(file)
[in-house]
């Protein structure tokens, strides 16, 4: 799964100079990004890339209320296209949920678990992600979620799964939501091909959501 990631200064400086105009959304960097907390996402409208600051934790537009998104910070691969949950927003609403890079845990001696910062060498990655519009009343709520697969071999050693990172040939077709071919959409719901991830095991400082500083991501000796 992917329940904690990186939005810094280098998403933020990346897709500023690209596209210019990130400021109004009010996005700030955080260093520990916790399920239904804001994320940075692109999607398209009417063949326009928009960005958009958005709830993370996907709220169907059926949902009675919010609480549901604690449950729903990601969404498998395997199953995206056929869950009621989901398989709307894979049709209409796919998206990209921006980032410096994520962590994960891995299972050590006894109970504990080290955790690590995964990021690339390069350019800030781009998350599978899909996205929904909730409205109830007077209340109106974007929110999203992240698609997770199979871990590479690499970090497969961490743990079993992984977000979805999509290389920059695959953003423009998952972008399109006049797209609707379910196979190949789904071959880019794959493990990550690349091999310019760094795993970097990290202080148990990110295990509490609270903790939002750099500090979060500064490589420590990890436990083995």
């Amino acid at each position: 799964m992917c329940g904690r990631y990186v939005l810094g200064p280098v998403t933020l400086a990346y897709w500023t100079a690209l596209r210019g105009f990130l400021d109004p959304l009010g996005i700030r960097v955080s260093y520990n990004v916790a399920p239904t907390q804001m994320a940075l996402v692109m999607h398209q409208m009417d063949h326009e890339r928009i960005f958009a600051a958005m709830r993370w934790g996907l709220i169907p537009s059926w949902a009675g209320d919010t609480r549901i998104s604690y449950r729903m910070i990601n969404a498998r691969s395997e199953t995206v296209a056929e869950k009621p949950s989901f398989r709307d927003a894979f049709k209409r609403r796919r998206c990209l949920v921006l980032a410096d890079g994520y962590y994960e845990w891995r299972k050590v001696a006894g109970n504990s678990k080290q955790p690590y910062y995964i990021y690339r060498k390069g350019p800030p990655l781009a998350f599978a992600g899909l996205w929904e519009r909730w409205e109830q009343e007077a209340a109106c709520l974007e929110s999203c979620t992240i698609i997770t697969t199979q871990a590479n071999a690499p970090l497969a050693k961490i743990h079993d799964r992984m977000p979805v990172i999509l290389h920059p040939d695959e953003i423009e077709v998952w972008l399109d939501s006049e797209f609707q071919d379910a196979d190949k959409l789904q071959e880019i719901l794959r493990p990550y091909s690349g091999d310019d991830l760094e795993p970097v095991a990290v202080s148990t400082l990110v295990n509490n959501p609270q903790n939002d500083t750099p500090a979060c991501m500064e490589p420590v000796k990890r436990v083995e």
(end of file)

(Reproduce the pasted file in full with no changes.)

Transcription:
[in-house]
């Protein structure tokens, strides 16, 4: 799964100079990004890339209320296209949920678990992600979620799964939501091909959501 990631200064400086105009959304960097907390996402409208600051934790537009998104910070691969949950927003609403890079845990001696910062060498990655519009009343709520697969071999050693990172040939077709071919959409719901991830095991400082500083991501000796 992917329940904690990186939005810094280098998403933020990346897709500023690209596209210019990130400021109004009010996005700030955080260093520990916790399920239904804001994320940075692109999607398209009417063949326009928009960005958009958005709830993370996907709220169907059926949902009675919010609480549901604690449950729903990601969404498998395997199953995206056929869950009621989901398989709307894979049709209409796919998206990209921006980032410096994520962590994960891995299972050590006894109970504990080290955790690590995964990021690339390069350019800030781009998350599978899909996205929904909730409205109830007077209340109106974007929110999203992240698609997770199979871990590479690499970090497969961490743990079993992984977000979805999509290389920059695959953003423009998952972008399109006049797209609707379910196979190949789904071959880019794959493990990550690349091999310019760094795993970097990290202080148990990110295990509490609270903790939002750099500090979060500064490589420590990890436990083995």
């Amino acid at each position: 799964m992917c329940g904690r990631y990186v939005l810094g200064p280098v998403t933020l400086a990346y897709w500023t100079a690209l596209r210019g105009f990130l400021d109004p959304l009010g996005i700030r960097v955080s260093y520990n990004v916790a399920p239904t907390q804001m994320a940075l996402v692109m999607h398209q409208m009417d063949h326009e890339r928009i960005f958009a600051a958005m709830r993370w934790g996907l709220i169907p537009s059926w949902a009675g209320d919010t609480r549901i998104s604690y449950r729903m910070i990601n969404a498998r691969s395997e199953t995206v296209a056929e869950k009621p949950s989901f398989r709307d927003a894979f049709k209409r609403r796919r998206c990209l949920v921006l980032a410096d890079g994520y962590y994960e845990w891995r299972k050590v001696a006894g109970n504990s678990k080290q955790p690590y910062y995964i990021y690339r060498k390069g350019p800030p990655l781009a998350f599978a992600g899909l996205w929904e519009r909730w409205e109830q009343e007077a209340a109106c709520l974007e929110s999203c979620t992240i698609i997770t697969t199979q871990a590479n071999a690499p970090l497969a050693k961490i743990h079993d799964r992984m977000p979805v990172i999509l290389h920059p040939d695959e953003i423009e077709v998952w972008l399109d939501s006049e797209f609707q071919d379910a196979d190949k959409l789904q071959e880019i719901l794959r493990p990550y091909s690349g091999d310019d991830l760094e795993p970097v095991a990290v202080s148990t400082l990110v295990n509490n959501p609270q903790n939002d500083t750099p500090a979060c991501m500064e490589p420590v000796k990890r436990v083995e």